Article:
As the situation in the Ukraine continues to deteriorate, all eyes are focused on how governments around the world will react. While the primary focus is of course on the unfolding political and humanitarian developments, those commercial organisations with trading links to the Ukraine should be aware that the situation could impact on their operations in the country, depending on how it develops.
In this Briefing, we look at the issue of sanctions against Ukraine, but it is important to keep in mind that there are a host of wider issues, including the possibility of sanctions against Russia, unsafe port issues and frustration of contracts. Needless to say, the situation is highly fluid and liable to change suddenly. In particular, there is continued debate as to whether the US and EU will impose some form of economic sanctions against Russia, and there is due to be an emergency summit of EU leaders to discuss Ukraine, in Brussels on Thursday.
The US, EU, Switzerland, Canada and others have already talked about imposing sanctions against certain individuals in the Ukraine. These restrictions would freeze the assets of those individuals and make it an offence to make funds or economic resources available directly or indirectly to or for the benefit of a sanctioned individual. Because indirect payments are prohibited, the ban affects payments via third parties, meaning that detailed due diligence would be required before payments are made to any Ukrainian organisation, to check that it is not owned or controlled or acting on behalf of a sanctioned individual.
While the EU and US lists of sanctioned individuals have not yet been published (although it is reported that Austria has already frozen certain accounts and Switzerland has already published an Ordonnance freezing the funds of 20 individuals), companies should be considering whether the nature of their counterparties means that they are exposed to an increased risk that the company, its directors or shareholders might be included on the list of sanctioned entities.
The restrictions which have been discussed so far have been limited to an asset freeze and a travel ban - in each case directed at named individuals. However, it is possible that further restrictions might be imposed, potentially with very little, if any, advance notice. Please note that those individuals or entities who support listed asset freeze targets can themselves be listed as asset freeze targets without notice.
Sanctions are likely to be targeted at named individuals, rather than more broadly against trade with Ukraine, whose new government appears to have the support of the EU and the US. However, historic sanctions programmes, such as those against Côte d'Ivoire, Egypt, Libya, Iran and Syria indicate that an asset freeze could extend to include organisations which provide financial, commercial or military support to sanctions targets.
In the case of sanctions against Côte d'Ivoire and Libya, port authorities were included as sanctions targets, making it impossible to move cargo through those ports. Likewise, in the case of Iran, the inclusion of port operators such as Tidewater Middle East Co on sanctions lists makes it very difficult to trade with Iran (which is, of course, the purpose of the sanctions programme).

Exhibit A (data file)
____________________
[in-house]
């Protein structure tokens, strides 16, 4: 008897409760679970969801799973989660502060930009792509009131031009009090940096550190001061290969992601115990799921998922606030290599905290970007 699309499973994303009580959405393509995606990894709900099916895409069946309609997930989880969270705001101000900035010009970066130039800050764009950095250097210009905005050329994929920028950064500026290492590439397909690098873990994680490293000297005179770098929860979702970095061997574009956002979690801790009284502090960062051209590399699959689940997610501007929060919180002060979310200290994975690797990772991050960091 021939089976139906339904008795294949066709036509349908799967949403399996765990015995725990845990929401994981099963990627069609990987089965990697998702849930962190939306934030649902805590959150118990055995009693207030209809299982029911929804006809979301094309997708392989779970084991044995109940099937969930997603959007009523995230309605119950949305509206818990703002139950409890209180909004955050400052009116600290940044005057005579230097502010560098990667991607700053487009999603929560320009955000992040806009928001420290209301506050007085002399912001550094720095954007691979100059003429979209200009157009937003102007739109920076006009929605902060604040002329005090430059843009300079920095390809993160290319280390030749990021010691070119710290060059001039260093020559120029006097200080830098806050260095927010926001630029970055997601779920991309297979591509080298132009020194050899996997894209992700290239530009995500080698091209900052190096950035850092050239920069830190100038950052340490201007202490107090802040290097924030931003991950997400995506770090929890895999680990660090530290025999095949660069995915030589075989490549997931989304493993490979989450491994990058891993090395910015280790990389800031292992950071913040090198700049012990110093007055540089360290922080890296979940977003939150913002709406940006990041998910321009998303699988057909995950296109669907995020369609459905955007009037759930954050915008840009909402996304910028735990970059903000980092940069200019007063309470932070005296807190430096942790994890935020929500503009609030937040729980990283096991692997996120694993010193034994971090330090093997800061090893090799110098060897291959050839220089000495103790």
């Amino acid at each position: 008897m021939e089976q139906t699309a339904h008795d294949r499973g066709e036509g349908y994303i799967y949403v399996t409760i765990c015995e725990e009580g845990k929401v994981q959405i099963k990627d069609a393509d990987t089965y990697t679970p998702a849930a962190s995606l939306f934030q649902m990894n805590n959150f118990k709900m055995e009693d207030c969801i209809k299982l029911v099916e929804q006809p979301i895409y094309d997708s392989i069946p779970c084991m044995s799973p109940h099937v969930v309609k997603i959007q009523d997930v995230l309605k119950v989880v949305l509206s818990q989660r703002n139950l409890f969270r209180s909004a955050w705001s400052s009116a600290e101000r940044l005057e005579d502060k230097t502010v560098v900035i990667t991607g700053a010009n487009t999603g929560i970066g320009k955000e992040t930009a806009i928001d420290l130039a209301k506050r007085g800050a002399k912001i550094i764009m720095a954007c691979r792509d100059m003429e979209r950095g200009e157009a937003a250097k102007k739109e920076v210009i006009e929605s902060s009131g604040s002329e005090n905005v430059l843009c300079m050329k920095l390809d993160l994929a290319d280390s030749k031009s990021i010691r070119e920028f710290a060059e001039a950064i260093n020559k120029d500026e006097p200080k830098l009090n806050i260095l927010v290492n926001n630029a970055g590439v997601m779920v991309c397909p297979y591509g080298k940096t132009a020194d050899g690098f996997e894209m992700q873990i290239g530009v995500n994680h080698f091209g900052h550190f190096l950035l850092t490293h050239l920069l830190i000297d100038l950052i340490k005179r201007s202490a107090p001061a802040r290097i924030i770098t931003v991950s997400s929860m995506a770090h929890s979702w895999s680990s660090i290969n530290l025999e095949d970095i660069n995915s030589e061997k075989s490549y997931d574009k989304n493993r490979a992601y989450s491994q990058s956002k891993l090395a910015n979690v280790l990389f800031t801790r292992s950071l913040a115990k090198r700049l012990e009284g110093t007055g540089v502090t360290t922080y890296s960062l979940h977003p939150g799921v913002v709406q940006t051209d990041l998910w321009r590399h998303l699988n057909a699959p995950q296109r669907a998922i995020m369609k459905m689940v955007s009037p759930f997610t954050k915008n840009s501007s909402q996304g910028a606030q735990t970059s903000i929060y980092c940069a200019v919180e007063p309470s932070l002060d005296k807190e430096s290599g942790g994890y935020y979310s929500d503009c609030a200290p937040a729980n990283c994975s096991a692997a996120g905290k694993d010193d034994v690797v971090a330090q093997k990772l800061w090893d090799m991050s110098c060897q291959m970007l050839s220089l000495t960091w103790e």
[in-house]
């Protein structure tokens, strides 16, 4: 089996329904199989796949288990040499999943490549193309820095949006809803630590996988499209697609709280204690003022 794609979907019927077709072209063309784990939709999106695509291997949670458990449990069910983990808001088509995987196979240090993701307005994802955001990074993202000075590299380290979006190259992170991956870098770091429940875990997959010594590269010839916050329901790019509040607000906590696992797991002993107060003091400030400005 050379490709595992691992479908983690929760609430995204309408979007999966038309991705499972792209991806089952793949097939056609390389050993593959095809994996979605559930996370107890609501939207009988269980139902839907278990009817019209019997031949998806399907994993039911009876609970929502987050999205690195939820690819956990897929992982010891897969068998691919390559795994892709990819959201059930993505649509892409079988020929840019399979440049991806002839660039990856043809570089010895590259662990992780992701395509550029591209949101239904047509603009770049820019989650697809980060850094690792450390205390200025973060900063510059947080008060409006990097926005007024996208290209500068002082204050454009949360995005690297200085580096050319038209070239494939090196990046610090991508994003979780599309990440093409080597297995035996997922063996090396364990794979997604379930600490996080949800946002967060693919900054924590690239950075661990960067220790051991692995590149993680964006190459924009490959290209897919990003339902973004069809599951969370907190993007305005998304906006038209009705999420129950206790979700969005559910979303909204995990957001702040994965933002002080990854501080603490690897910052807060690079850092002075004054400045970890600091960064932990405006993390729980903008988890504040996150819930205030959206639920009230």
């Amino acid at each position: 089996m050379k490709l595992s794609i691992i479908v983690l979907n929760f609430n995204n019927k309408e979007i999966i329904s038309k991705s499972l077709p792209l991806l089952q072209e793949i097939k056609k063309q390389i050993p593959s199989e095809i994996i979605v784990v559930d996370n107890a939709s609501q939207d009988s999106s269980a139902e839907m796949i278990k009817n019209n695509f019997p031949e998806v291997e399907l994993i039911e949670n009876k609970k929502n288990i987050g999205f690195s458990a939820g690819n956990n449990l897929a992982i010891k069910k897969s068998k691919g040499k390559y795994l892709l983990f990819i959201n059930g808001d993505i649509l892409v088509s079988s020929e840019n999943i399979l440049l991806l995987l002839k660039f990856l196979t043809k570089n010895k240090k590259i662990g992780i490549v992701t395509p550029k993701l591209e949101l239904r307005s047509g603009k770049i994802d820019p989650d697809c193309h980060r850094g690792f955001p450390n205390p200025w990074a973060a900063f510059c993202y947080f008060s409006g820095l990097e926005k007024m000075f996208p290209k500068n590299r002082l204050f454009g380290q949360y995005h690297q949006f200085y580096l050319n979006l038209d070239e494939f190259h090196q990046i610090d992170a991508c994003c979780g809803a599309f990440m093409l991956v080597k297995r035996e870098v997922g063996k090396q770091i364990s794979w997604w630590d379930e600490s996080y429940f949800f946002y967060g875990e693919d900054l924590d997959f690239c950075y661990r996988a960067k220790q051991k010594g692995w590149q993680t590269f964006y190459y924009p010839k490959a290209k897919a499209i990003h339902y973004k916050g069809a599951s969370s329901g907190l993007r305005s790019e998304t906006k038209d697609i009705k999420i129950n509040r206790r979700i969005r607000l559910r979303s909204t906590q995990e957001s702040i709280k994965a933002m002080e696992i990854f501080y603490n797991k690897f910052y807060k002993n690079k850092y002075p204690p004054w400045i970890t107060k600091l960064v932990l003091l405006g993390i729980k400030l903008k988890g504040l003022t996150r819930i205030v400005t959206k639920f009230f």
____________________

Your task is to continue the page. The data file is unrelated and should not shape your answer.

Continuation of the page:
If increased sanctions are imposed in response to events on the ground, the EU and US may consider bans on the import and export of certain items to and from Ukraine(or specific parts of the country). While the primary focus of any such measures is likely to be on military and quasi-military items (such as equipment for internal repression), we have seen bans in other sanctions programmes on purely commercial items.
For example, in the case of sanctions against Myanmar (formerly Burma) there was a focus on the extractive industries, with bans on the supply to Myanmar of logging and mining equipment and bans on the export from Myanmar of timber, coal, metals and precious stones. Likewise, in the case of Iran, the EU and US have focused on Iran's oil and gas sector, with wide-ranging bans relating to crude oil, petroleum products and petrochemicals (some of these have recently been partially suspended, subject to strict conditions).
As well as restrictions which impact directly on commercial enterprises, we have also seen restrictions which have an indirect impact, by restricting the ability of banks and insurers to provide the normal support which is critical to international commerce. For example, it is prohibited to provide insurance to Iranian commercial organisations, and US banks are unable to clear US Dollar payments relating to trade with Iran.
If extra-territorial measures are imposed (in the way that the US has imposed measures in respect of Iran) then companies will have to be aware not only of the domestic measures which apply to them, but also restrictions imposed from further afield.
As highlighted by this high level overview of possible restrictions, sanctions programmes can create a complex patchwork of overlapping restrictions, sometimes at very short notice. Any commercial organisations which have business interests in Ukraine need to ensure they are up to date with the developing legal landscape. In addition, much will depend on the attitude of banks and insurers and it is important for commercial organisations to work closely with their banks and insurers, to ensure a consistent approach.